Korean Street Food That Will Make Your Mouth Water

Street food is like no other - there’s nothing like picking up a snack while you’re on the go, especially when it’s homemade. Korean street food, however, is just different - and anyone who’s tried it will tell you! The culture is so popular that there are even entire alleys and streets dedicated to street food in major cities of Korea, and people will visit from all over the world just to try it!

If you haven’t had the chance to try this special part of Korean cuisine (or are just missing the taste) here are some of the tastiest Korean street foods you’re bound to love.

Korean hot dog (감자핫도그)

The Korean version of hot dog, also known as the gamja hot dog, is a filling street dish found in Seoul's streets and night markets. You might have recognized it because of K-dramas, movies, and Youtube videos. Classic sausages are coated with a chewy and thick batter made of rice flour, instead of corn. It is deep-fried in hot oil to achieve the crunchiness it needs. It has different variations like rice cakes, fish cakes, cheese, and those that have french fries.

The Korean hot dog is so popular, there are even stores selling them overseas! If you're in America, you can visit Myungrang Hot Dog and Cruncheese Korean Hot Dogs at any of their locations to try it.

Pictured above: Korean street food vendor selling Korean hot dogs and barbecue.

The Korean hot dog has spread all over the world, but if you’re interested in seeing how the OGs make it, check it out here:

Korean potato pancake (감자전)

Korean potato pancake, or gamjajeon, is most definitely a long-time favorite. With potatoes as the main ingredient, this simple yet delicious dish can be likened to the Korean version of an American hash brown, and are usually eaten with sweet and savory soy sauce dip. Traditionally, Koreans like to have this snack during a cold and depressing rainy day because it warms their bellies up.

Pictured above: A vendor cooks potato pancakes for her customers.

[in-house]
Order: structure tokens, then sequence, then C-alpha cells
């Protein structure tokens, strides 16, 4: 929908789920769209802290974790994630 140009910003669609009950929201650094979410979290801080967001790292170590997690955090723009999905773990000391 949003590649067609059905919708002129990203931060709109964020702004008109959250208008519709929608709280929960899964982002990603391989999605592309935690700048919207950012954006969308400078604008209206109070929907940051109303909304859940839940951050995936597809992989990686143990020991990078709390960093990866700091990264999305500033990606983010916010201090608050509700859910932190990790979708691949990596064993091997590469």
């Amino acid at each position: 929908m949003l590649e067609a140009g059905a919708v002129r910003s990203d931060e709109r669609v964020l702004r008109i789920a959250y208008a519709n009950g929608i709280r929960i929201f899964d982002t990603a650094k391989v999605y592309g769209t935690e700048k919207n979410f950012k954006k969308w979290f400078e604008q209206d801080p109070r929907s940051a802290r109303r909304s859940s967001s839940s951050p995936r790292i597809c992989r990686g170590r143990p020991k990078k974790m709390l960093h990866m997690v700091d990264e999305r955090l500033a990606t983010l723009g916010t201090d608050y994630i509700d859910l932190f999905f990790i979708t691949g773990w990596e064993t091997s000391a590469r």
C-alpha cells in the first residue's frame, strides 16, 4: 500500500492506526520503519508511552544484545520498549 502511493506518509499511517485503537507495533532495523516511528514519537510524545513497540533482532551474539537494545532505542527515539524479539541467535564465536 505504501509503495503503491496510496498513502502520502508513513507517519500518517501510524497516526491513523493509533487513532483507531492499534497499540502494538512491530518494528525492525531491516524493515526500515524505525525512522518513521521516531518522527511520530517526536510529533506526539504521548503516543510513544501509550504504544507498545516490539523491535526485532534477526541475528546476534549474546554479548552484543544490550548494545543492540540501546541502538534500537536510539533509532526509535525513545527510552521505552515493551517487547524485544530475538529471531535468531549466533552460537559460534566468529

See the appetizing process of how the pancake is made down below:

Spicy rice cake (떡볶이)

If you like food with a little kick, these spicy rice cakes are perfect for you. These soft and chewy cakes drenched with a savory spicy sauce are used in many Korean dishes. These have been popular for on-the-go Koreans for decades, with vendors operating street carts and the spicy rice cakes being sold in modern restaurants. Spicy cakes can be made from rice or flour, which provide different chewy textures. Some vendors sell a mix of both cakes so you can choose according to your preference!

If you look for spicy rice cakes in Korea, you'll undoubtedly also see the vendors selling soondae (순대), a type of blood sausage, and eomokkoji (어묵꼬치), a kind of fried fish cake, as well as kimbap. Pick up all four of these delicious dishes and you're sure to be satisfied afterward!

Want to see how street vendors make spicy rice cakes? Watch this video - be careful not to let your mouth water!

Kimbap (김밥)

A common meal for lunchboxes, kimbap is a Korean dish made with cooked rice and seaweed. The dish is undoubtedly well-received today, but if you were a Korean-American bringing this to school for lunch anywhere from the late 80s to early 2000s, the story was very much different. Being a traditional Korean snack, kimbap was often not received well by schoolmates because of its particular smell and foreign look. Despite the hurtful memories of being teased and feeling embarrassed, kimbap still remains a favorite and nostalgic snack for many Korean-Americans.

If you're interested in kimbap, it is the perfect quick and easy meal. The ingredients you can put in are endless, and you can make any variation according to what your tastebuds are craving; including cheese or even spam. Now, kimbap is a dish loved by everyone!